As a semantic language, DocBook enables its users to create document content in a presentation-neutral form that captures the logical structure of the content; that content can then be published in a variety of formats, including HTML, XHTML, EPUB, PDF, man pages and HTML Help, without requiring users to make any changes to the source.

As Peter pointed out this “sounds like a good idea for documents – getting all those formats for free“.  But in reality “but you have to take into account the cost of creating the documents, inducing the authors to capture the semantics, and providing tools for authors that they will actually use“. Peter described how this has filed to happen: “when USQ (University of Southern Queensland) tried to get academics to climb a steep hill with the GOOD system, they simply wouldn’t do it“.

I agree with Pete’s concerns – and even getting users to make use of MS Word in a more structured way can be difficult.

Users Can Be A Barrier

It strikes me that the users can be a barrier to the effective deployment of more interoperable and richer services in general whether this is, as in this case, use of more structured content creation environments or, as I suggested in a recent post on “Why Skype has Conquered the World” and, some time ago, in a post on “Why Did SMIL and SVG Fail?“, the deployment of open standards.

I had previously suggested some reasons for the failures of such laudable approaches to take off which included (a) over-complex solutions and (b) lack of engagement from vendors.  However it now seems to be that a barrier which may be overlooked is a lack of interest from the end user community. I can recall having discussions about the likely take-up of emerging open standards in which the dangers that users might be happy with existing solutions were dismissed with the argument that ‘open standards provide interoperability and that’s what users want’.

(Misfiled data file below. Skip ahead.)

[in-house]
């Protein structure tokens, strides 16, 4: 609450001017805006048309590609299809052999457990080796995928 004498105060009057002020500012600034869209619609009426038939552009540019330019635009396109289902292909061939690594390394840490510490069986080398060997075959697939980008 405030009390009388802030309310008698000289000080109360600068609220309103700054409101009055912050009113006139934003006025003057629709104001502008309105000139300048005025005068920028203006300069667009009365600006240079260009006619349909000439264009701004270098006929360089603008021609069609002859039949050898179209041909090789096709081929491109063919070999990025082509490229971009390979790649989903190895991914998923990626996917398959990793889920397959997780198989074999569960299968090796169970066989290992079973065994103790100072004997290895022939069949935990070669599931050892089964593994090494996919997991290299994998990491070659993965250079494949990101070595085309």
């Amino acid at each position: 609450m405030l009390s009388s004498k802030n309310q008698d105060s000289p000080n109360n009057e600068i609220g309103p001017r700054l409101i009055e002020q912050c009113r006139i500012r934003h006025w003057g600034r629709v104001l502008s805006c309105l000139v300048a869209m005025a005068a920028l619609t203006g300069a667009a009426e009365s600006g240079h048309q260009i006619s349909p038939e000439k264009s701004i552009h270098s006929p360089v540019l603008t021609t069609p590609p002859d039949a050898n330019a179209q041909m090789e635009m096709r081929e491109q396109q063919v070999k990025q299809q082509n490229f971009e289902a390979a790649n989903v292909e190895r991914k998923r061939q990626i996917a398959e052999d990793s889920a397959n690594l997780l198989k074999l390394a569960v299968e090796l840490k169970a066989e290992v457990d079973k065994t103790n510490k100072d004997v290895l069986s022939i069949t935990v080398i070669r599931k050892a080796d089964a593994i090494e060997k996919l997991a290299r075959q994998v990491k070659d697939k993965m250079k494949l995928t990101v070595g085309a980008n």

There is a need to factor in user inertia into development plans, even when such plans are based on what appear to be clear benefits.

2 Responses to “Failures In Forcing People To Use Standards”

  1. Standards are not something we can force people to use. All we can do is influence decision makers (and funding agencies) to adopt them where they look like they could be beneficial and/or take off. We need standards if we are to get out of the dark ages of software where everything has to be built from scratch all the time – like electrical circuits in Victorian times. Hand-crafted non-standard solutions can be simple, elegant and beautiful at best, but even they become antiques very quickly.

    • In many respects I think the challenge is in deciding which standard to select – for documents this could include ASCII, HTML, XML, PDF , … There has been a tendency in the past to develop sophisticate’ standards where what users – and the market place – may prefer are simpler standards. Chris Gutteridge has written a humourous post on the difficulties with sophisticated/complex standard entitled The Modeller.

Leave a Reply

Please log in using one of these methods to post your comment: Logo

You are commenting using your account. Log Out /  Change )

Google photo

You are commenting using your Google account. Log Out /  Change )

Twitter picture

You are commenting using your Twitter account. Log Out /  Change )

Facebook photo

You are commenting using your Facebook account. Log Out /  Change )

Connecting to %s

%d bloggers like this: